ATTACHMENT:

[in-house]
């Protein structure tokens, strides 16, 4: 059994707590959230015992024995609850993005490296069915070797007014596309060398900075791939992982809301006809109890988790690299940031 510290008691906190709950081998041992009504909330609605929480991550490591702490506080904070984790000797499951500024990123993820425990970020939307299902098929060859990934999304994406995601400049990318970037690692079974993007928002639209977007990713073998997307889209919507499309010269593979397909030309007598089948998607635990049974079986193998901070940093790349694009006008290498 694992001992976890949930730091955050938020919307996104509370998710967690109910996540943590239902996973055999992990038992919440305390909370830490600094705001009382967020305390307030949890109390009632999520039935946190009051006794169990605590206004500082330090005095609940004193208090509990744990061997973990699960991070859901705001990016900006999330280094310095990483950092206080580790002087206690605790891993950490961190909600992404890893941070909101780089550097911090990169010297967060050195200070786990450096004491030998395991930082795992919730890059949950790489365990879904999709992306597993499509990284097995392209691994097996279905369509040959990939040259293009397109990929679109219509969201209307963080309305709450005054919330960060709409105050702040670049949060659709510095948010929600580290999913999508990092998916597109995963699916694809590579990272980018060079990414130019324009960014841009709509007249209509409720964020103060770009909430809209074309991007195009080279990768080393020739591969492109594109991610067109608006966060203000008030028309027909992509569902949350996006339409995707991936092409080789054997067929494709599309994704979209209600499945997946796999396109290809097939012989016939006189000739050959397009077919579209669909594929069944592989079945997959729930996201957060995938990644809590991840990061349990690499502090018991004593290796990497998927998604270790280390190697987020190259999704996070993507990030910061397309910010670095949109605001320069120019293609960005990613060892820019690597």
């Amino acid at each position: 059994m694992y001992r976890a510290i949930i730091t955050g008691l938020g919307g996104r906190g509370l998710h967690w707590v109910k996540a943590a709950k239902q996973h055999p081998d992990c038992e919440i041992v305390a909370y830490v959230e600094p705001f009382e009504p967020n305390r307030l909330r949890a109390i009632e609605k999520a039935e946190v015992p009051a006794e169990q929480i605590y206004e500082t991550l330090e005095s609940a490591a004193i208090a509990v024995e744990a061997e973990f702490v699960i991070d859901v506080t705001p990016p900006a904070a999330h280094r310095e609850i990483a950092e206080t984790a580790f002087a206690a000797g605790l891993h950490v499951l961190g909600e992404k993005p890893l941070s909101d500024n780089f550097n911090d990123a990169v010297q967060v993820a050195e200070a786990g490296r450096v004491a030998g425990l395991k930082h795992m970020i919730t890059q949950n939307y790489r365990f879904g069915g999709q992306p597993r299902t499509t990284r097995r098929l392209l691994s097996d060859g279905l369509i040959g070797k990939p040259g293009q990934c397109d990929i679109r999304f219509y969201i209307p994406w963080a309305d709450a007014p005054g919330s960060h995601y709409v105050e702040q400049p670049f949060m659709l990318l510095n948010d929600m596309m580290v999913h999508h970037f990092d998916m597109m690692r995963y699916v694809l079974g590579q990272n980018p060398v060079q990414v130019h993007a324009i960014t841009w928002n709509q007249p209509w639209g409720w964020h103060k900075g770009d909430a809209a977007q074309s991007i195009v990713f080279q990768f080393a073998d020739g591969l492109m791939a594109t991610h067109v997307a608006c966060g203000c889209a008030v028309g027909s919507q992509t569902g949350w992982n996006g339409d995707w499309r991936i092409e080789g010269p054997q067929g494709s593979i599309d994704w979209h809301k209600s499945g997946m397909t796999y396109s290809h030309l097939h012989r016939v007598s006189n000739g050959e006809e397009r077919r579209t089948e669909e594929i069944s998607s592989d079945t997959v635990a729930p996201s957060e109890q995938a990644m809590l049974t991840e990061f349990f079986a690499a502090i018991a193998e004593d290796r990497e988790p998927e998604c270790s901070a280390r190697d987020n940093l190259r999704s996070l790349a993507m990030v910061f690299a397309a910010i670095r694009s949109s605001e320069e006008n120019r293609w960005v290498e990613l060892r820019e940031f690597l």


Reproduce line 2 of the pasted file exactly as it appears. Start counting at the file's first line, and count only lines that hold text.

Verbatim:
């Protein structure tokens, strides 16, 4: 059994707590959230015992024995609850993005490296069915070797007014596309060398900075791939992982809301006809109890988790690299940031 510290008691906190709950081998041992009504909330609605929480991550490591702490506080904070984790000797499951500024990123993820425990970020939307299902098929060859990934999304994406995601400049990318970037690692079974993007928002639209977007990713073998997307889209919507499309010269593979397909030309007598089948998607635990049974079986193998901070940093790349694009006008290498 694992001992976890949930730091955050938020919307996104509370998710967690109910996540943590239902996973055999992990038992919440305390909370830490600094705001009382967020305390307030949890109390009632999520039935946190009051006794169990605590206004500082330090005095609940004193208090509990744990061997973990699960991070859901705001990016900006999330280094310095990483950092206080580790002087206690605790891993950490961190909600992404890893941070909101780089550097911090990169010297967060050195200070786990450096004491030998395991930082795992919730890059949950790489365990879904999709992306597993499509990284097995392209691994097996279905369509040959990939040259293009397109990929679109219509969201209307963080309305709450005054919330960060709409105050702040670049949060659709510095948010929600580290999913999508990092998916597109995963699916694809590579990272980018060079990414130019324009960014841009709509007249209509409720964020103060770009909430809209074309991007195009080279990768080393020739591969492109594109991610067109608006966060203000008030028309027909992509569902949350996006339409995707991936092409080789054997067929494709599309994704979209209600499945997946796999396109290809097939012989016939006189000739050959397009077919579209669909594929069944592989079945997959729930996201957060995938990644809590991840990061349990690499502090018991004593290796990497998927998604270790280390190697987020190259999704996070993507990030910061397309910010670095949109605001320069120019293609960005990613060892820019690597």